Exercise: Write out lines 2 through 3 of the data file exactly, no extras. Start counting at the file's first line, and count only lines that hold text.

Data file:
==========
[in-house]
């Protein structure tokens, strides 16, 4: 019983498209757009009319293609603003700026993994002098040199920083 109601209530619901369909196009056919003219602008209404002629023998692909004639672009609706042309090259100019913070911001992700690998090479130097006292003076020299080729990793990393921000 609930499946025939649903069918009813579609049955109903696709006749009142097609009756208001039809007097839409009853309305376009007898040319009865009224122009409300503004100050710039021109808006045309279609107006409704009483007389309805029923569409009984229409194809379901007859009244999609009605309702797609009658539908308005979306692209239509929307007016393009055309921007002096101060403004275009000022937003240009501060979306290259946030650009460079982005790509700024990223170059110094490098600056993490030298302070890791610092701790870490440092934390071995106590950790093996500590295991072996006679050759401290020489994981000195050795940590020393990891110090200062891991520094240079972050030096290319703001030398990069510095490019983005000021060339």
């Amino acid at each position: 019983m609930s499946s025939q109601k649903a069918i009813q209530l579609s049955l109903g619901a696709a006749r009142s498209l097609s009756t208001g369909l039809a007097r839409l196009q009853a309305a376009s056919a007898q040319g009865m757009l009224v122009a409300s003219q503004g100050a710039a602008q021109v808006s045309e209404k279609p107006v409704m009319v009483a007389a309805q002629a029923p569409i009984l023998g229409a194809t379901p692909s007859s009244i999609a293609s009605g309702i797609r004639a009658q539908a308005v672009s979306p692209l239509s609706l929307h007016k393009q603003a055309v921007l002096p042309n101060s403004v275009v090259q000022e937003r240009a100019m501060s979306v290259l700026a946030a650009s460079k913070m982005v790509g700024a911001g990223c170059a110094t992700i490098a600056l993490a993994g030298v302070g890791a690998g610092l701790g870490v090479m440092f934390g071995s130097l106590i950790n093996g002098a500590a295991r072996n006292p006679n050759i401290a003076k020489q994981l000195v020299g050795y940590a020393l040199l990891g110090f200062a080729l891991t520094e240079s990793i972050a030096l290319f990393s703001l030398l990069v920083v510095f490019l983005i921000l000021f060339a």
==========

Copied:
């Protein structure tokens, strides 16, 4: 019983498209757009009319293609603003700026993994002098040199920083 109601209530619901369909196009056919003219602008209404002629023998692909004639672009609706042309090259100019913070911001992700690998090479130097006292003076020299080729990793990393921000 609930499946025939649903069918009813579609049955109903696709006749009142097609009756208001039809007097839409009853309305376009007898040319009865009224122009409300503004100050710039021109808006045309279609107006409704009483007389309805029923569409009984229409194809379901007859009244999609009605309702797609009658539908308005979306692209239509929307007016393009055309921007002096101060403004275009000022937003240009501060979306290259946030650009460079982005790509700024990223170059110094490098600056993490030298302070890791610092701790870490440092934390071995106590950790093996500590295991072996006679050759401290020489994981000195050795940590020393990891110090200062891991520094240079972050030096290319703001030398990069510095490019983005000021060339």
């Amino acid at each position: 019983m609930s499946s025939q109601k649903a069918i009813q209530l579609s049955l109903g619901a696709a006749r009142s498209l097609s009756t208001g369909l039809a007097r839409l196009q009853a309305a376009s056919a007898q040319g009865m757009l009224v122009a409300s003219q503004g100050a710039a602008q021109v808006s045309e209404k279609p107006v409704m009319v009483a007389a309805q002629a029923p569409i009984l023998g229409a194809t379901p692909s007859s009244i999609a293609s009605g309702i797609r004639a009658q539908a308005v672009s979306p692209l239509s609706l929307h007016k393009q603003a055309v921007l002096p042309n101060s403004v275009v090259q000022e937003r240009a100019m501060s979306v290259l700026a946030a650009s460079k913070m982005v790509g700024a911001g990223c170059a110094t992700i490098a600056l993490a993994g030298v302070g890791a690998g610092l701790g870490v090479m440092f934390g071995s130097l106590i950790n093996g002098a500590a295991r072996n006292p006679n050759i401290a003076k020489q994981l000195v020299g050795y940590a020393l040199l990891g110090f200062a080729l891991t520094e240079s990793i972050a030096l290319f990393s703001l030398l990069v920083v510095f490019l983005i921000l000021f060339a």